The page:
But development policy is about much more than aid – trade, defence, foreign and environmental policies are arguably more important in determining how the UK helps/hinders developing countries. For a good discussion of coherence, go to the paper published by the IPPR thinktank in March, written by two of the brighter and more critical minds on the UK development scene, Matthew Lockwood and Sarah Mulley. ‘Policy Coherence and the Future of the UK’s International Development Agenda’ (bright, yes; snappy, not so much) has made serious waves with Tory policy wonks, so it’s worth taking a look. Here are some highlights:
“The Government has made real steps towards greater coherence, especially in some areas such as trade, climate change and conflict resolution. However, more remains to be done. DFID still appears to have a core focus on conventional aid programmes and in-country reform processes, and is criticised by some for its largely technocratic (rather than political) approach to putting the development case in government.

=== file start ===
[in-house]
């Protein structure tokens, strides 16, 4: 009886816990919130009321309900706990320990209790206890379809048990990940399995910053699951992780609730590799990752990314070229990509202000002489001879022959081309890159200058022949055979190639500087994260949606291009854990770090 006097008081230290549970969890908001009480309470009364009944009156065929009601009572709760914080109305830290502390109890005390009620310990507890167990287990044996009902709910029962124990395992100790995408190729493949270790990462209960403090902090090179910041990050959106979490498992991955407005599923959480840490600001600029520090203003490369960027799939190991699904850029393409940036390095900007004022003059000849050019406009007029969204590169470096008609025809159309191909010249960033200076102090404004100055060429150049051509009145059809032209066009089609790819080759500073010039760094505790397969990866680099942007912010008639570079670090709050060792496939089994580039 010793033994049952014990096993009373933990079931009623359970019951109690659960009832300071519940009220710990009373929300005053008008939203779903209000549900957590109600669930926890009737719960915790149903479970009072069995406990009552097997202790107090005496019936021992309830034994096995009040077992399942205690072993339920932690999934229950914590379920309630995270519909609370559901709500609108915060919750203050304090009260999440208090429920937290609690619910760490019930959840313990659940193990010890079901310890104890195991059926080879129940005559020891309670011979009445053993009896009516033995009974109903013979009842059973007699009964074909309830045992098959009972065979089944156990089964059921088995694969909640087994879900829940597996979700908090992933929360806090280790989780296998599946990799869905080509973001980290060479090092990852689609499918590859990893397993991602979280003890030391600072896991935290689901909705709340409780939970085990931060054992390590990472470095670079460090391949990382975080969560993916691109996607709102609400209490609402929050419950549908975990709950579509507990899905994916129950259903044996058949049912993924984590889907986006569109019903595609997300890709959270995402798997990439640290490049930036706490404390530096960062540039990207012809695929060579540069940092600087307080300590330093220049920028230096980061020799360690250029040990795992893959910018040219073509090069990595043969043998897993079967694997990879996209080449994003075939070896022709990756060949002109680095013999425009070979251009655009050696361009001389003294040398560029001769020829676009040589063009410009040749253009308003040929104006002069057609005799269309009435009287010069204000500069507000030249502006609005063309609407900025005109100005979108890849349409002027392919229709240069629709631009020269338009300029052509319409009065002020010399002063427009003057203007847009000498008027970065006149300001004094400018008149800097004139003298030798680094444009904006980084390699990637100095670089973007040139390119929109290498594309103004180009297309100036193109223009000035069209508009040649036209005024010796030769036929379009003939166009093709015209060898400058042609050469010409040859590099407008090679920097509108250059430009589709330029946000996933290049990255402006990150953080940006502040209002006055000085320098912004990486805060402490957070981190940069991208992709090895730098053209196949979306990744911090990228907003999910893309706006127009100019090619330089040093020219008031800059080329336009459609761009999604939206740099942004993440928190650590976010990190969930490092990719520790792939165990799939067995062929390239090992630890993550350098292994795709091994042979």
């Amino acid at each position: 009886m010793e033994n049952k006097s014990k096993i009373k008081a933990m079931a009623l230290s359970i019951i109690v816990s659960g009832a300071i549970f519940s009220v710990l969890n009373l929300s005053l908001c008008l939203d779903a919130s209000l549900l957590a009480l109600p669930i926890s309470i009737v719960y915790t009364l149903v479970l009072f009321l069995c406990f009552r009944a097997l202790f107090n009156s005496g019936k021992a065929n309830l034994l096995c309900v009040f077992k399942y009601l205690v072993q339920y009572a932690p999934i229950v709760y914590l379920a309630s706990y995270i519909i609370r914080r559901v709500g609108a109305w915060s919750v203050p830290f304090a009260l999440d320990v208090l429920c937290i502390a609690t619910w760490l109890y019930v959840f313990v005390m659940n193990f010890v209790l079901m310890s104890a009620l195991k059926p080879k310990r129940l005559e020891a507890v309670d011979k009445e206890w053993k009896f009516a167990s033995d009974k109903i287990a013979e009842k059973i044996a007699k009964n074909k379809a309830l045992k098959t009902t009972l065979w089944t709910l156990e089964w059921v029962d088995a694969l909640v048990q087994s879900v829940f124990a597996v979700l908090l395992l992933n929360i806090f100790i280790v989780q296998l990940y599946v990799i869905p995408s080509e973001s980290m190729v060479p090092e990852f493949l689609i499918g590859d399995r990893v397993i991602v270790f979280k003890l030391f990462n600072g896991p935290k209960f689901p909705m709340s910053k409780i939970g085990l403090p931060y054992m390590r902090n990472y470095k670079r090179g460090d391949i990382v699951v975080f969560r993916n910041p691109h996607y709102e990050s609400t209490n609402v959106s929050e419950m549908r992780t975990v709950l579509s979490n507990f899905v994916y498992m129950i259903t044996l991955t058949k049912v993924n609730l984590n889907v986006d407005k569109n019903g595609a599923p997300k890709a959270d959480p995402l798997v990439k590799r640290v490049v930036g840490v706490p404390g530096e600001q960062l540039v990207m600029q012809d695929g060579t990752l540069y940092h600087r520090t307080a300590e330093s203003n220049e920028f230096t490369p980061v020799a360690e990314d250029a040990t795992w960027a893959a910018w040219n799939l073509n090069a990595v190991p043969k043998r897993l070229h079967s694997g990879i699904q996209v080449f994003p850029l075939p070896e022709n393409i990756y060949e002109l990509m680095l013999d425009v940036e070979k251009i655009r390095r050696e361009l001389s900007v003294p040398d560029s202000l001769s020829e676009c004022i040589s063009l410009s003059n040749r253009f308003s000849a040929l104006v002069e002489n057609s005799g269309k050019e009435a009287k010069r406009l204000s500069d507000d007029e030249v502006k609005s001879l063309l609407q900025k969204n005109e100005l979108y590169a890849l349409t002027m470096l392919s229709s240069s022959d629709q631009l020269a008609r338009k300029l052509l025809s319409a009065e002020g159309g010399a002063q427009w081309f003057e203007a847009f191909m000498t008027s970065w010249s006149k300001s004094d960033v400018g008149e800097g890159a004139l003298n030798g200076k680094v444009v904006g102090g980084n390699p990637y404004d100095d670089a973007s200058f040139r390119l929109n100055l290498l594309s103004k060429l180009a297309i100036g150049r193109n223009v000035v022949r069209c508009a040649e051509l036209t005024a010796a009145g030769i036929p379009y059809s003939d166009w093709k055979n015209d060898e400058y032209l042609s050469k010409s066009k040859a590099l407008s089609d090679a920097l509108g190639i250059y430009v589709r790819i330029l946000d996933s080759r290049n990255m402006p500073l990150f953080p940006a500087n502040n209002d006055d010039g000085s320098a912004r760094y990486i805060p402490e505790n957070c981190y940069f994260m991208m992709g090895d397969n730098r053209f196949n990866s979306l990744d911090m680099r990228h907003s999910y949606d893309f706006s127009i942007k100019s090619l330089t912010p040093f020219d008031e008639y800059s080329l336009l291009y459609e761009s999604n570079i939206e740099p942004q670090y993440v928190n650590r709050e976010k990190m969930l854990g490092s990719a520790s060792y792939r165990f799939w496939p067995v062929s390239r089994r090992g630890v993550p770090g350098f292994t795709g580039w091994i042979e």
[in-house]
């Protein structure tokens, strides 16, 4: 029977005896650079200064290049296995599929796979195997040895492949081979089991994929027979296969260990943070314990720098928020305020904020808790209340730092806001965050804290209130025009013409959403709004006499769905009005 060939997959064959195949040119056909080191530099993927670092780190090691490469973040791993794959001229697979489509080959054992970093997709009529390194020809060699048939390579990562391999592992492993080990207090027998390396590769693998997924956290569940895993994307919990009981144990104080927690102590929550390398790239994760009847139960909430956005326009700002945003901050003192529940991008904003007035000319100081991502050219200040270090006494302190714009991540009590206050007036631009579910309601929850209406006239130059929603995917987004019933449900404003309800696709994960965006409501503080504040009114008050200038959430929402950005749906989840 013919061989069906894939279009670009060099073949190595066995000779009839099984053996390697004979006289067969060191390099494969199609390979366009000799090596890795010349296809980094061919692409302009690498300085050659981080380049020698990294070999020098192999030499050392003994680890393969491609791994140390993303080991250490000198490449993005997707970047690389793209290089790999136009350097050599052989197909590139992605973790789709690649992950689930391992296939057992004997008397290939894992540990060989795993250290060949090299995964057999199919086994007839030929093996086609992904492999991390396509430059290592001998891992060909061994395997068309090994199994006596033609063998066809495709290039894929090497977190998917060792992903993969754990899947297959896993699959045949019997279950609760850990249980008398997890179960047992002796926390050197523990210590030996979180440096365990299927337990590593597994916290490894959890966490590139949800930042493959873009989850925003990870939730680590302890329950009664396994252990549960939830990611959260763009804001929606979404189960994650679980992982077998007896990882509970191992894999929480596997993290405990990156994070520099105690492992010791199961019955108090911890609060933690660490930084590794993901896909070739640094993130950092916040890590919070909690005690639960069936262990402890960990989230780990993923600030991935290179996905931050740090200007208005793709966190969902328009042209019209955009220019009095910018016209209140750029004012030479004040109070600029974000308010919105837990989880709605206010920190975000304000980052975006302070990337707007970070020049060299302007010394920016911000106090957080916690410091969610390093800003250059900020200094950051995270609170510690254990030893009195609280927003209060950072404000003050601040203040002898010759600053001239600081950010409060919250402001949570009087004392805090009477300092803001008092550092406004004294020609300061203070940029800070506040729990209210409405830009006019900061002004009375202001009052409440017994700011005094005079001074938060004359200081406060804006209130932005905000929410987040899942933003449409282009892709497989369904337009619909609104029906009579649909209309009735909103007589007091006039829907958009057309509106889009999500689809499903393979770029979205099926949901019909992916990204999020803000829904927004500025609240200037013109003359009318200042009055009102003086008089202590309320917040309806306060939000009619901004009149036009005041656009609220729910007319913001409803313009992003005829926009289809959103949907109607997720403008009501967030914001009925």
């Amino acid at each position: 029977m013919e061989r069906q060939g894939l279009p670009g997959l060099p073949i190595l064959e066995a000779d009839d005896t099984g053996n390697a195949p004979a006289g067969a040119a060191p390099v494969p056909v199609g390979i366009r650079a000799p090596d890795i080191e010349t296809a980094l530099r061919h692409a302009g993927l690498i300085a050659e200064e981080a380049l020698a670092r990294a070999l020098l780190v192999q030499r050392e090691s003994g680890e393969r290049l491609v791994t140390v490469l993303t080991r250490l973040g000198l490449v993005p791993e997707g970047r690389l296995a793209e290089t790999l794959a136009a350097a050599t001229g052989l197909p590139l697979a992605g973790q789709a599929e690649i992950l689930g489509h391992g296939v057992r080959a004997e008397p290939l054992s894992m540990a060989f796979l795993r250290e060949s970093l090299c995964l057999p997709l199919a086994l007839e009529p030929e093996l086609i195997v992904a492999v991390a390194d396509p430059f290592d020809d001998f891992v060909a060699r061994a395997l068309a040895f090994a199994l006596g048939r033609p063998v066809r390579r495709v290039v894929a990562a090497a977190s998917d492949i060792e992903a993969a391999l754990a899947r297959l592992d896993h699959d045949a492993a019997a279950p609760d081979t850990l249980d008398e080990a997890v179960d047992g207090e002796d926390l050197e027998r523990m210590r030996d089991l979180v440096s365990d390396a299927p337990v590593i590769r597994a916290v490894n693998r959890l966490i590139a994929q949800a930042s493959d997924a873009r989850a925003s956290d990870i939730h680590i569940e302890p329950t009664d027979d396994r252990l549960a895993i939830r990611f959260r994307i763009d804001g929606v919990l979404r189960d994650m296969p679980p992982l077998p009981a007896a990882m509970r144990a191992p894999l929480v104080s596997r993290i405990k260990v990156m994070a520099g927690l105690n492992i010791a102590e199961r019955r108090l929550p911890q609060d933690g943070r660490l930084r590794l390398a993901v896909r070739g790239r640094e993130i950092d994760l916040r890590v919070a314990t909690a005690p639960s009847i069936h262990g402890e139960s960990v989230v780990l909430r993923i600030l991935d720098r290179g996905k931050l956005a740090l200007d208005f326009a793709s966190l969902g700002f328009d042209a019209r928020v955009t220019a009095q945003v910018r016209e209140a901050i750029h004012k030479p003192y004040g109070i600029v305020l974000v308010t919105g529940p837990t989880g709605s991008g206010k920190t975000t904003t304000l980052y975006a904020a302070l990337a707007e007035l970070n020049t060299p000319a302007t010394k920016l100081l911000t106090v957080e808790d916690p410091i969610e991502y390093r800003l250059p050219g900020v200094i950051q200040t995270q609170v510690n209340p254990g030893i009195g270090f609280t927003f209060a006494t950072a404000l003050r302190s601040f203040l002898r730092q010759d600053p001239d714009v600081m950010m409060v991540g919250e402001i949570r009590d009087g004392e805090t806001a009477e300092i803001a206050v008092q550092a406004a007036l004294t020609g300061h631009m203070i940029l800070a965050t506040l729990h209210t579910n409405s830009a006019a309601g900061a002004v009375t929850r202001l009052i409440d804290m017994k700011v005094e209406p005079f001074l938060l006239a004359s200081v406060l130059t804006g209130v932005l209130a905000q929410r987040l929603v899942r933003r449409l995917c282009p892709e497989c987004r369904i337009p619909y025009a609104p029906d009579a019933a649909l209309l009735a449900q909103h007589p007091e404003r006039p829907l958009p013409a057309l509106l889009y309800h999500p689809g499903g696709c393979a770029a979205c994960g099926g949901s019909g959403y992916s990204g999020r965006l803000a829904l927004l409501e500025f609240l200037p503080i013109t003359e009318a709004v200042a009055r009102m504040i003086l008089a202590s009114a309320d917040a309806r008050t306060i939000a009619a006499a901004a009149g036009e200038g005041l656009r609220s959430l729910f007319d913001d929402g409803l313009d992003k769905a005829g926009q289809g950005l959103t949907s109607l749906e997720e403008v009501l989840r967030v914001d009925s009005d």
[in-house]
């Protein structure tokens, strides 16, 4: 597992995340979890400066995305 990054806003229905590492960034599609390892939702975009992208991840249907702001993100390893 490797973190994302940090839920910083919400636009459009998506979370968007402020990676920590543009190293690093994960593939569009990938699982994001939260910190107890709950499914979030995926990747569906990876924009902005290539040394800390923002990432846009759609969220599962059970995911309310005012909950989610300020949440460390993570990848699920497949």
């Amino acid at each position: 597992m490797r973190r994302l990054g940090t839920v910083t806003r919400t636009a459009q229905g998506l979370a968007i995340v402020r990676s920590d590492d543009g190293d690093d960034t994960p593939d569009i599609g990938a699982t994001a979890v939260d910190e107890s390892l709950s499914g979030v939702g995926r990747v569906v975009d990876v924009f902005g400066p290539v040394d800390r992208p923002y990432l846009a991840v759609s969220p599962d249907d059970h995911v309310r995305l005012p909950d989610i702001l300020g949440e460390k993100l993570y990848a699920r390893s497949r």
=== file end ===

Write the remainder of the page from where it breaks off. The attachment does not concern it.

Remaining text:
In the current economic and political climate, a public and political defence of aid spending, and of the UK’s successful international development policies, must recognise the interdependency of different objectives. The development debate in the UK will increasingly be linked to debates on issues including conflict and security, climate change, and migration and trade. Similarly, when considering the circumstances of the poorest countries, it seems impossible not to recognise the links between development and issues such as conflict and climate change. So, there are both pragmatic and principled reasons to consider policy coherence. It seems likely that the UK’s international development ‘community’ may need to make these interdependency arguments more strongly in the future than it has in the past, in order to protect the aid budget and DFID’s independence.